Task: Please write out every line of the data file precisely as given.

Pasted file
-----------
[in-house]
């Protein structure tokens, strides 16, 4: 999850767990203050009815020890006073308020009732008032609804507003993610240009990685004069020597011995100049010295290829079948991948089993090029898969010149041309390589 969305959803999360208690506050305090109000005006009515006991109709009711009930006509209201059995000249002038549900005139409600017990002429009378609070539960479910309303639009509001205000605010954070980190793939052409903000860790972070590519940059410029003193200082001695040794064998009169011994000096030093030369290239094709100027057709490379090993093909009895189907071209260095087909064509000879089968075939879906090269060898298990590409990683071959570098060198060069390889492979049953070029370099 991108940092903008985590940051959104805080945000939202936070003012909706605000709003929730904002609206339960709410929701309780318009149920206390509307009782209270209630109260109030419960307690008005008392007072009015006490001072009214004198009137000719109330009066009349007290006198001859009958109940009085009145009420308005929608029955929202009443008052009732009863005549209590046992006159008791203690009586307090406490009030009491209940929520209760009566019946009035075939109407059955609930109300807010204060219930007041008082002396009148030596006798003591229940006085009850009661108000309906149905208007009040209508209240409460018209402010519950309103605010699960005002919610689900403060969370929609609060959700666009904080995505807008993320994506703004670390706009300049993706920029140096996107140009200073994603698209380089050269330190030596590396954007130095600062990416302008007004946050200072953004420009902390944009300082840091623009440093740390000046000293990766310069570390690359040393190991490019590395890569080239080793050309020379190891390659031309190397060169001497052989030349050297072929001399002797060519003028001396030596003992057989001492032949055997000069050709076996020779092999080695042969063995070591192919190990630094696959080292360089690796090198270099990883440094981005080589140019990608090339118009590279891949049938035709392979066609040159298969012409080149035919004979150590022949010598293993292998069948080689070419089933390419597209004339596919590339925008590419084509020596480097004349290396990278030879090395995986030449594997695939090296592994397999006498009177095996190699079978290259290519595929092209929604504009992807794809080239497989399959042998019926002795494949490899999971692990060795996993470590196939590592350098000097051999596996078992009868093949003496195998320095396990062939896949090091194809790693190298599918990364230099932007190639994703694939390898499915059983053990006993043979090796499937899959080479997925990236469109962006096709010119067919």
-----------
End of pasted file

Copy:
[in-house]
């Protein structure tokens, strides 16, 4: 999850767990203050009815020890006073308020009732008032609804507003993610240009990685004069020597011995100049010295290829079948991948089993090029898969010149041309390589 969305959803999360208690506050305090109000005006009515006991109709009711009930006509209201059995000249002038549900005139409600017990002429009378609070539960479910309303639009509001205000605010954070980190793939052409903000860790972070590519940059410029003193200082001695040794064998009169011994000096030093030369290239094709100027057709490379090993093909009895189907071209260095087909064509000879089968075939879906090269060898298990590409990683071959570098060198060069390889492979049953070029370099 991108940092903008985590940051959104805080945000939202936070003012909706605000709003929730904002609206339960709410929701309780318009149920206390509307009782209270209630109260109030419960307690008005008392007072009015006490001072009214004198009137000719109330009066009349007290006198001859009958109940009085009145009420308005929608029955929202009443008052009732009863005549209590046992006159008791203690009586307090406490009030009491209940929520209760009566019946009035075939109407059955609930109300807010204060219930007041008082002396009148030596006798003591229940006085009850009661108000309906149905208007009040209508209240409460018209402010519950309103605010699960005002919610689900403060969370929609609060959700666009904080995505807008993320994506703004670390706009300049993706920029140096996107140009200073994603698209380089050269330190030596590396954007130095600062990416302008007004946050200072953004420009902390944009300082840091623009440093740390000046000293990766310069570390690359040393190991490019590395890569080239080793050309020379190891390659031309190397060169001497052989030349050297072929001399002797060519003028001396030596003992057989001492032949055997000069050709076996020779092999080695042969063995070591192919190990630094696959080292360089690796090198270099990883440094981005080589140019990608090339118009590279891949049938035709392979066609040159298969012409080149035919004979150590022949010598293993292998069948080689070419089933390419597209004339596919590339925008590419084509020596480097004349290396990278030879090395995986030449594997695939090296592994397999006498009177095996190699079978290259290519595929092209929604504009992807794809080239497989399959042998019926002795494949490899999971692990060795996993470590196939590592350098000097051999596996078992009868093949003496195998320095396990062939896949090091194809790693190298599918990364230099932007190639994703694939390898499915059983053990006993043979090796499937899959080479997925990236469109962006096709010119067919």